Yet again, the Republican legislators elected from this section of the state are proving that they do not place their constituents' views above their own. Various polls have shown a majority of area residents as well as others across the state support the expansion of Medicaid. "Well, you can find a poll that shows anything you want." And so ... you can ignore any that show what you don't want? Apparently.
I recently participated in a 90-minute discussion with one of our elected designees. In that entire conversation, he did not — in my view — offer a single valid reason for his pivotal role in keeping the Medicaid expansion bill from coming to the floor for a vote. Or for his adamant opposition. A lot of clichés and a number of excuses, yes; logical, sensible and defensible reasons, not so much. The senator joked about how he originally voted "yes" to bring the bill out of committee but when he saw the reaction of others he knew he'd messed up and so he was allowed to change his vote to "correct his mistake." If he had not changed his vote, the bill would have come to the floor for a fair hearing and vote. (Of course, it's also true that if any other senator had voted in favor — and not changed the vote — it would have come out of committee.)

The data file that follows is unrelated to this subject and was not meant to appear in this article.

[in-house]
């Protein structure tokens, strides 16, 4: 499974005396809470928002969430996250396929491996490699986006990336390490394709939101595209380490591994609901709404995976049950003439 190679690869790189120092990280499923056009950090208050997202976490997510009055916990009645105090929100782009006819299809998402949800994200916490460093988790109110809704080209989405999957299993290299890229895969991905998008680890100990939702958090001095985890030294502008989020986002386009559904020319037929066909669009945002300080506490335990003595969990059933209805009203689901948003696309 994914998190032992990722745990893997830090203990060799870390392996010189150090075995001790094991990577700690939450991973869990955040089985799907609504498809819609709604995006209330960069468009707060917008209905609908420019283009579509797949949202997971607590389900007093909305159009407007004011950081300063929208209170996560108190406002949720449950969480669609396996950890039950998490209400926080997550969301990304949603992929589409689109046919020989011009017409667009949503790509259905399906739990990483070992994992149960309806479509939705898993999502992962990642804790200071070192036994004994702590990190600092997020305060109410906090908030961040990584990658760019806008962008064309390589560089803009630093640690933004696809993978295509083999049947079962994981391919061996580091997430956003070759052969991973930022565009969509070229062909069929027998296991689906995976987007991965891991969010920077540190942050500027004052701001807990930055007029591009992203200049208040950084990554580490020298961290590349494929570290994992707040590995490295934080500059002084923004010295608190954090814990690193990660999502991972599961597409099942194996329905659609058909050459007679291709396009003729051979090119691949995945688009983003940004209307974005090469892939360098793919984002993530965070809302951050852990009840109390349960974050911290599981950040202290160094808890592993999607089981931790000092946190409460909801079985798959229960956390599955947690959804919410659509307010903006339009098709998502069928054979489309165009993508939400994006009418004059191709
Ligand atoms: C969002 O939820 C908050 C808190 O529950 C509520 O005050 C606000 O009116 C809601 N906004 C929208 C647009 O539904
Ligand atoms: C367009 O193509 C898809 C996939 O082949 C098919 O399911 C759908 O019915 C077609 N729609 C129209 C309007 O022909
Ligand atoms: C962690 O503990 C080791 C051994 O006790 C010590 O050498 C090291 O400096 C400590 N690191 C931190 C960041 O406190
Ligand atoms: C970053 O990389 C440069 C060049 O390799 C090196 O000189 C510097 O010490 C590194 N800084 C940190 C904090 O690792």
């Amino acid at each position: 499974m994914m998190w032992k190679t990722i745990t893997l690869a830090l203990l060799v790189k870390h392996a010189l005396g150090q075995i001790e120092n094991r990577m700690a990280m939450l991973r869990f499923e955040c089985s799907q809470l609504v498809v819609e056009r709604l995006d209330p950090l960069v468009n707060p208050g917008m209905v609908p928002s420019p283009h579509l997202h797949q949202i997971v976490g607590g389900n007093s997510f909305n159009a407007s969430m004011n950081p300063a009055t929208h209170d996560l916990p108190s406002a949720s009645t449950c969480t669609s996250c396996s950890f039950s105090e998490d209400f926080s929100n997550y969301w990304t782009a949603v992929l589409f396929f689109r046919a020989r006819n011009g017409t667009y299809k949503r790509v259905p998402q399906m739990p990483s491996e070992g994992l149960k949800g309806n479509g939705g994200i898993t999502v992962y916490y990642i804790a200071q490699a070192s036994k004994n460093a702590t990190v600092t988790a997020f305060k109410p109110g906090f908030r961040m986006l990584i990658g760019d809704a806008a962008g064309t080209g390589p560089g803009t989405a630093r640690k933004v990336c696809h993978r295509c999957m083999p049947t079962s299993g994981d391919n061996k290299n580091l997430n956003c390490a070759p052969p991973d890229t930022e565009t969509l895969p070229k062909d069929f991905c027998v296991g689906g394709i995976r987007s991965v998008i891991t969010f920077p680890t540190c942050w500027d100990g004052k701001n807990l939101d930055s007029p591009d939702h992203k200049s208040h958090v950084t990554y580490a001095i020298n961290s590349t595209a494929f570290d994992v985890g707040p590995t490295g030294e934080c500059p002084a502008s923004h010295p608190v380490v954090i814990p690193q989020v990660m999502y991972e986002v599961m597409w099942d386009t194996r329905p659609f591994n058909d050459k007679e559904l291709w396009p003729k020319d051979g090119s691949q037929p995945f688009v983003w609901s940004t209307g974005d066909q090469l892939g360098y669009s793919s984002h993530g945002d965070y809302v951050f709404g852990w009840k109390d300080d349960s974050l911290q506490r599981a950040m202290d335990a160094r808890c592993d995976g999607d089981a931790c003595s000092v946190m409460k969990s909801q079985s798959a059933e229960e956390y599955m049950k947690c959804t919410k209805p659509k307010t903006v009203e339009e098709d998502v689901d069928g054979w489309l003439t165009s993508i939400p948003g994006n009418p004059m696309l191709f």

The senator claimed that when he first voted, he didn't realize what he was actually voting on. So, we have an elected official who votes without even knowing what he's voting on? How often does this happen, one wonders? On the one hand, knowing that our legislators are voting blindly might explain some of the legislative outcomes, but it certainly does not engender trust.
Once again, a minority of legislators have controlled the outcome of what some of us thought was supposed to be a democratic process. I guess it is routine to for both sides to use such maneuvering to keep the majority from voting in a way that represents the desires of the majority of the population. If that's the case, then it has become routine in this state to controvert democracy. If you're OK with that, it means that you got your way this time and that getting your way is more important to you than having a functionally democratic form of government in the state of Kansas.
— Doc Arnett, Arkansas City